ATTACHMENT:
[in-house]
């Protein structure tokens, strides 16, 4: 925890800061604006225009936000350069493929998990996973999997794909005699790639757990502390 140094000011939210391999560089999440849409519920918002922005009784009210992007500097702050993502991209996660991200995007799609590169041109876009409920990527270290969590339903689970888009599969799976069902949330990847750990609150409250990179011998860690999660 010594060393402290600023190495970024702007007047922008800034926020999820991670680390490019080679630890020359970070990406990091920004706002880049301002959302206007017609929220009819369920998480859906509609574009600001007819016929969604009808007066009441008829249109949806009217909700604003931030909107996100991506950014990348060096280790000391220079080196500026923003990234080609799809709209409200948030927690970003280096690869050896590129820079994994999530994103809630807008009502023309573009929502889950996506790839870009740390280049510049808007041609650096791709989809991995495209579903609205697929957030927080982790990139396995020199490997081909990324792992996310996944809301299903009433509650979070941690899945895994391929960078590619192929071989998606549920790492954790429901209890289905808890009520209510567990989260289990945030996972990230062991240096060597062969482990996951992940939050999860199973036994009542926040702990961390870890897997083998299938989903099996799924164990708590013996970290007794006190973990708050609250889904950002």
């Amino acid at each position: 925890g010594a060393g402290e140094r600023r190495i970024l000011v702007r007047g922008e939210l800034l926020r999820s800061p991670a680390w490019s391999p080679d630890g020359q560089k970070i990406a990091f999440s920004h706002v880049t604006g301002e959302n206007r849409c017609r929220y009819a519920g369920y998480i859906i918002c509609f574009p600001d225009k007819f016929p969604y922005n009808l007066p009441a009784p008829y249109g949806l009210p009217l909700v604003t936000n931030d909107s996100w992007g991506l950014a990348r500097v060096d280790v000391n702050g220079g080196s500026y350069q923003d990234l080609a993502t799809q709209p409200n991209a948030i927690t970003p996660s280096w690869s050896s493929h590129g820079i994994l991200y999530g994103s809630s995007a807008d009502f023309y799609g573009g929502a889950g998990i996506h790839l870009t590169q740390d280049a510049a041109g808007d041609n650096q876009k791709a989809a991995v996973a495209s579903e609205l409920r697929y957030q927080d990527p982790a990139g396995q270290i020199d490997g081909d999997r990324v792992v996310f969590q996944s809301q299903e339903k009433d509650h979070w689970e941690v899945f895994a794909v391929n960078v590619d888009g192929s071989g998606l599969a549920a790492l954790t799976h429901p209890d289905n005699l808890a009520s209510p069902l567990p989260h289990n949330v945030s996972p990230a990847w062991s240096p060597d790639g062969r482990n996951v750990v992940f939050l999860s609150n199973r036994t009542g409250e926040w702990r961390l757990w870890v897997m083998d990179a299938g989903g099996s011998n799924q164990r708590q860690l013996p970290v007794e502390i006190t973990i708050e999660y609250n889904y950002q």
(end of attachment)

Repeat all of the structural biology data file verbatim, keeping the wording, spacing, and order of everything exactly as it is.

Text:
[in-house]
């Protein structure tokens, strides 16, 4: 925890800061604006225009936000350069493929998990996973999997794909005699790639757990502390 140094000011939210391999560089999440849409519920918002922005009784009210992007500097702050993502991209996660991200995007799609590169041109876009409920990527270290969590339903689970888009599969799976069902949330990847750990609150409250990179011998860690999660 010594060393402290600023190495970024702007007047922008800034926020999820991670680390490019080679630890020359970070990406990091920004706002880049301002959302206007017609929220009819369920998480859906509609574009600001007819016929969604009808007066009441008829249109949806009217909700604003931030909107996100991506950014990348060096280790000391220079080196500026923003990234080609799809709209409200948030927690970003280096690869050896590129820079994994999530994103809630807008009502023309573009929502889950996506790839870009740390280049510049808007041609650096791709989809991995495209579903609205697929957030927080982790990139396995020199490997081909990324792992996310996944809301299903009433509650979070941690899945895994391929960078590619192929071989998606549920790492954790429901209890289905808890009520209510567990989260289990945030996972990230062991240096060597062969482990996951992940939050999860199973036994009542926040702990961390870890897997083998299938989903099996799924164990708590013996970290007794006190973990708050609250889904950002």
């Amino acid at each position: 925890g010594a060393g402290e140094r600023r190495i970024l000011v702007r007047g922008e939210l800034l926020r999820s800061p991670a680390w490019s391999p080679d630890g020359q560089k970070i990406a990091f999440s920004h706002v880049t604006g301002e959302n206007r849409c017609r929220y009819a519920g369920y998480i859906i918002c509609f574009p600001d225009k007819f016929p969604y922005n009808l007066p009441a009784p008829y249109g949806l009210p009217l909700v604003t936000n931030d909107s996100w992007g991506l950014a990348r500097v060096d280790v000391n702050g220079g080196s500026y350069q923003d990234l080609a993502t799809q709209p409200n991209a948030i927690t970003p996660s280096w690869s050896s493929h590129g820079i994994l991200y999530g994103s809630s995007a807008d009502f023309y799609g573009g929502a889950g998990i996506h790839l870009t590169q740390d280049a510049a041109g808007d041609n650096q876009k791709a989809a991995v996973a495209s579903e609205l409920r697929y957030q927080d990527p982790a990139g396995q270290i020199d490997g081909d999997r990324v792992v996310f969590q996944s809301q299903e339903k009433d509650h979070w689970e941690v899945f895994a794909v391929n960078v590619d888009g192929s071989g998606l599969a549920a790492l954790t799976h429901p209890d289905n005699l808890a009520s209510p069902l567990p989260h289990n949330v945030s996972p990230a990847w062991s240096p060597d790639g062969r482990n996951v750990v992940f939050l999860s609150n199973r036994t009542g409250e926040w702990r961390l757990w870890v897997m083998d990179a299938g989903g099996s011998n799924q164990r708590q860690l013996p970290v007794e502390i006190t973990i708050e999660y609250n889904y950002q």